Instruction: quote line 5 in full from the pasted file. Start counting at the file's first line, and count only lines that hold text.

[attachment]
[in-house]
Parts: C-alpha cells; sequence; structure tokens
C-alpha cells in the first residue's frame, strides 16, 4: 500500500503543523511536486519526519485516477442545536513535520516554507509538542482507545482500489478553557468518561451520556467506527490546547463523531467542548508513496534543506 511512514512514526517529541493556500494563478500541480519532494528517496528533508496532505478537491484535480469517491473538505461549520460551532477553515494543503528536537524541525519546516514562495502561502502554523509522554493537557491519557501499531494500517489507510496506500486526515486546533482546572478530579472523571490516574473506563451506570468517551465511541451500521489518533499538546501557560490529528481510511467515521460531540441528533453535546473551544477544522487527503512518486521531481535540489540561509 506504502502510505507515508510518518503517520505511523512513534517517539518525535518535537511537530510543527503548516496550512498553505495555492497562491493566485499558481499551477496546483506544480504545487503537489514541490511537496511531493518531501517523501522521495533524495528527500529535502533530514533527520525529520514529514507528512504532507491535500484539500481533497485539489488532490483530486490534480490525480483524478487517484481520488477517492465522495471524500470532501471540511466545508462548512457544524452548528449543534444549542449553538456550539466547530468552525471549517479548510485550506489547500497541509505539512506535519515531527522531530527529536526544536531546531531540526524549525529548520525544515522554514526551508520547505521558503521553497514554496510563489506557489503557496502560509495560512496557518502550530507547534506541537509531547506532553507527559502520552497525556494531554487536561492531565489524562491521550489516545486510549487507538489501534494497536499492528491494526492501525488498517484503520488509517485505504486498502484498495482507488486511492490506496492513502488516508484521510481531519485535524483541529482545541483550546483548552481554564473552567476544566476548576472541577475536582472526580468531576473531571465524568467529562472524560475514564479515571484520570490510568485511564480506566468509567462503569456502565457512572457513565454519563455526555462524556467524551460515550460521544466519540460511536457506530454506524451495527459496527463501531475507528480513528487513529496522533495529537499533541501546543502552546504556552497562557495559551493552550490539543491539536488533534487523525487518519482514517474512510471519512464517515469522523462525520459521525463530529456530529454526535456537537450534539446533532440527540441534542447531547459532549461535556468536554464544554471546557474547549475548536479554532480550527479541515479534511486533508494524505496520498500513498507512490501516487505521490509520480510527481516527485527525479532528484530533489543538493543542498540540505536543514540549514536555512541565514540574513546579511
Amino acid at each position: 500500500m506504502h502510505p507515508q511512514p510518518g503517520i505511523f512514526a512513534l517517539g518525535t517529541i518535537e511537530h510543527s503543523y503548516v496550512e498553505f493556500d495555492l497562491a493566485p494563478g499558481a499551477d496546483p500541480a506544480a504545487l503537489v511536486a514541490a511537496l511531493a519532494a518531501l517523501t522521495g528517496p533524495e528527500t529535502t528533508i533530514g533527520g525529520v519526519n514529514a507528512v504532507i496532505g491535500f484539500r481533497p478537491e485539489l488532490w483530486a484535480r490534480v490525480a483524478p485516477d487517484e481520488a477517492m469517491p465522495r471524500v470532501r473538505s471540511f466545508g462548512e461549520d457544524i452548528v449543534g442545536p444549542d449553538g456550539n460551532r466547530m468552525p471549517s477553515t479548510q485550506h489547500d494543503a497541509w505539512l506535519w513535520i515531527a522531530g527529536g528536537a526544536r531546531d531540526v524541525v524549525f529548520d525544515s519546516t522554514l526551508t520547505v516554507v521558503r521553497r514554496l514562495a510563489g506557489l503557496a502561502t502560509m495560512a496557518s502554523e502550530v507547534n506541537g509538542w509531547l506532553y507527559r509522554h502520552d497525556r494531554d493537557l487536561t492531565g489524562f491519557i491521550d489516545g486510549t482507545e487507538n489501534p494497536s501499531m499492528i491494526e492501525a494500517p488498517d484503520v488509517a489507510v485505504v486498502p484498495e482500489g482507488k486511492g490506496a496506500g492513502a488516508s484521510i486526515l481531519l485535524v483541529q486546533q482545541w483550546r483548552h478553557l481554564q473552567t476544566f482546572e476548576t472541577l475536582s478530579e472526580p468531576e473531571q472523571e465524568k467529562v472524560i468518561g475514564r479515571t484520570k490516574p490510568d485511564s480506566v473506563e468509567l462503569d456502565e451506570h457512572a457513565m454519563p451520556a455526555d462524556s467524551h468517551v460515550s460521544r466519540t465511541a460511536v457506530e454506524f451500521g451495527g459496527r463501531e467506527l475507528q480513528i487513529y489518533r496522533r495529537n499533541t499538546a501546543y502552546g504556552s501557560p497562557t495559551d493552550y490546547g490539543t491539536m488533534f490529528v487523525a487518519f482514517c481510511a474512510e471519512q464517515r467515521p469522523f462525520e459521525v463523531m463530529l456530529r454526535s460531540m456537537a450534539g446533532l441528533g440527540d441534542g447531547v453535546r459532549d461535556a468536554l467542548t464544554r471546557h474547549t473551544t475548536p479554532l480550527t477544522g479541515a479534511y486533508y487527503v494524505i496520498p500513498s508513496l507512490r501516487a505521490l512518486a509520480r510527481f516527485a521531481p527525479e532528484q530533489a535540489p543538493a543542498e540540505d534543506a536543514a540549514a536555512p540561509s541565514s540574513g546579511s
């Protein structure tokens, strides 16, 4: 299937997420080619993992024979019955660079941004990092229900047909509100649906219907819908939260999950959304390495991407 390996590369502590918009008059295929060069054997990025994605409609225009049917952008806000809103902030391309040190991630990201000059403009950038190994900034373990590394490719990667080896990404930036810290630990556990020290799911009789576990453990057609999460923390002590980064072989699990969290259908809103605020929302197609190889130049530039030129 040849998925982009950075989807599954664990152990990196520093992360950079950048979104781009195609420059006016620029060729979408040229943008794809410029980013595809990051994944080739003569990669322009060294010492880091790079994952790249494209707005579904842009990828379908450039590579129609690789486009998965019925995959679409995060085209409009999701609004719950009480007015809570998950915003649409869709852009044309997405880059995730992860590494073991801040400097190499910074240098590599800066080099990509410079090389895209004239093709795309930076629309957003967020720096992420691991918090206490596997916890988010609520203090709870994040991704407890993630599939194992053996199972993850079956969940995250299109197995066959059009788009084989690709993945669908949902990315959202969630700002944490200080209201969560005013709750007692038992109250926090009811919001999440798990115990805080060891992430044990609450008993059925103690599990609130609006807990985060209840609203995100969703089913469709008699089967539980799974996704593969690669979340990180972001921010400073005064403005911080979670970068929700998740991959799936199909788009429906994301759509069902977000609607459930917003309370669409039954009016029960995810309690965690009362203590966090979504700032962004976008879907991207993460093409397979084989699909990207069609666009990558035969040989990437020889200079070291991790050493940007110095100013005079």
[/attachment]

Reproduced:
């Protein structure tokens, strides 16, 4: 299937997420080619993992024979019955660079941004990092229900047909509100649906219907819908939260999950959304390495991407 390996590369502590918009008059295929060069054997990025994605409609225009049917952008806000809103902030391309040190991630990201000059403009950038190994900034373990590394490719990667080896990404930036810290630990556990020290799911009789576990453990057609999460923390002590980064072989699990969290259908809103605020929302197609190889130049530039030129 040849998925982009950075989807599954664990152990990196520093992360950079950048979104781009195609420059006016620029060729979408040229943008794809410029980013595809990051994944080739003569990669322009060294010492880091790079994952790249494209707005579904842009990828379908450039590579129609690789486009998965019925995959679409995060085209409009999701609004719950009480007015809570998950915003649409869709852009044309997405880059995730992860590494073991801040400097190499910074240098590599800066080099990509410079090389895209004239093709795309930076629309957003967020720096992420691991918090206490596997916890988010609520203090709870994040991704407890993630599939194992053996199972993850079956969940995250299109197995066959059009788009084989690709993945669908949902990315959202969630700002944490200080209201969560005013709750007692038992109250926090009811919001999440798990115990805080060891992430044990609450008993059925103690599990609130609006807990985060209840609203995100969703089913469709008699089967539980799974996704593969690669979340990180972001921010400073005064403005911080979670970068929700998740991959799936199909788009429906994301759509069902977000609607459930917003309370669409039954009016029960995810309690965690009362203590966090979504700032962004976008879907991207993460093409397979084989699909990207069609666009990558035969040989990437020889200079070291991790050493940007110095100013005079």